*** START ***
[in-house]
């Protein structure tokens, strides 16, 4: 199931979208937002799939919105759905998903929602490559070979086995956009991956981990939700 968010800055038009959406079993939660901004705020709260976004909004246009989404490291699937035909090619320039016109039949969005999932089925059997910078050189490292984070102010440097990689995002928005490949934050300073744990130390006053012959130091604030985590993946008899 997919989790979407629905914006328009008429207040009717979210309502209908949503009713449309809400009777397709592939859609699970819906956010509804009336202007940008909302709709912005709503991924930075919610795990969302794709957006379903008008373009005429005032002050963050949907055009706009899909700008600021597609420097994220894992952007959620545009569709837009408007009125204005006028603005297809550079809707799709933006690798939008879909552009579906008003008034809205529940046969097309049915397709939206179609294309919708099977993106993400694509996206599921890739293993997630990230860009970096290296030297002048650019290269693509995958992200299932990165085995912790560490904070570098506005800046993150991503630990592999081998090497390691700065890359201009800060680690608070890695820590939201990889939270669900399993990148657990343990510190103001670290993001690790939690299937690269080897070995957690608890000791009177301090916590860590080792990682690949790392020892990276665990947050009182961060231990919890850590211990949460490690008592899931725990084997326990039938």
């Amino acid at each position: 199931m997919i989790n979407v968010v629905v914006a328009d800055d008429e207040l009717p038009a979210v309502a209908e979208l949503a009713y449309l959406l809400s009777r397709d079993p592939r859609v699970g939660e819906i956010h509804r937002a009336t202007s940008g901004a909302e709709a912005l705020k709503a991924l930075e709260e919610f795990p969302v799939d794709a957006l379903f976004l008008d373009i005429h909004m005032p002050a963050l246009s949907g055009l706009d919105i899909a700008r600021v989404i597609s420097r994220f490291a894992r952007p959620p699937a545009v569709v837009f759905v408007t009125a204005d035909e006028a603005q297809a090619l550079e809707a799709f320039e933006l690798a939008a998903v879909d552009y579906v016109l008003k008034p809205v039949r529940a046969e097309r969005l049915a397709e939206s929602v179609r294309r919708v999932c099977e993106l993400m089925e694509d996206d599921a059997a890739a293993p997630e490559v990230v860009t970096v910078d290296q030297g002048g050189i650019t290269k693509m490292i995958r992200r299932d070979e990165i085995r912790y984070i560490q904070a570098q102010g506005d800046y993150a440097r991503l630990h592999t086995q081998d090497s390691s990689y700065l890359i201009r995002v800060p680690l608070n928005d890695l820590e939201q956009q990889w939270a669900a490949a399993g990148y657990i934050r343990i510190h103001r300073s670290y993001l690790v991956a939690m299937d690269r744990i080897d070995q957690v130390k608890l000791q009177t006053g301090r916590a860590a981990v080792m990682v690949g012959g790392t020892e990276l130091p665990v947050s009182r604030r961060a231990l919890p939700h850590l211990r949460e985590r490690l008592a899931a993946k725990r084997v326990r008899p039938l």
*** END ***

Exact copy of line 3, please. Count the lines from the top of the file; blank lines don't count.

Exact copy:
């Amino acid at each position: 199931m997919i989790n979407v968010v629905v914006a328009d800055d008429e207040l009717p038009a979210v309502a209908e979208l949503a009713y449309l959406l809400s009777r397709d079993p592939r859609v699970g939660e819906i956010h509804r937002a009336t202007s940008g901004a909302e709709a912005l705020k709503a991924l930075e709260e919610f795990p969302v799939d794709a957006l379903f976004l008008d373009i005429h909004m005032p002050a963050l246009s949907g055009l706009d919105i899909a700008r600021v989404i597609s420097r994220f490291a894992r952007p959620p699937a545009v569709v837009f759905v408007t009125a204005d035909e006028a603005q297809a090619l550079e809707a799709f320039e933006l690798a939008a998903v879909d552009y579906v016109l008003k008034p809205v039949r529940a046969e097309r969005l049915a397709e939206s929602v179609r294309r919708v999932c099977e993106l993400m089925e694509d996206d599921a059997a890739a293993p997630e490559v990230v860009t970096v910078d290296q030297g002048g050189i650019t290269k693509m490292i995958r992200r299932d070979e990165i085995r912790y984070i560490q904070a570098q102010g506005d800046y993150a440097r991503l630990h592999t086995q081998d090497s390691s990689y700065l890359i201009r995002v800060p680690l608070n928005d890695l820590e939201q956009q990889w939270a669900a490949a399993g990148y657990i934050r343990i510190h103001r300073s670290y993001l690790v991956a939690m299937d690269r744990i080897d070995q957690v130390k608890l000791q009177t006053g301090r916590a860590a981990v080792m990682v690949g012959g790392t020892e990276l130091p665990v947050s009182r604030r961060a231990l919890p939700h850590l211990r949460e985590r490690l008592a899931a993946k725990r084997v326990r008899p039938l």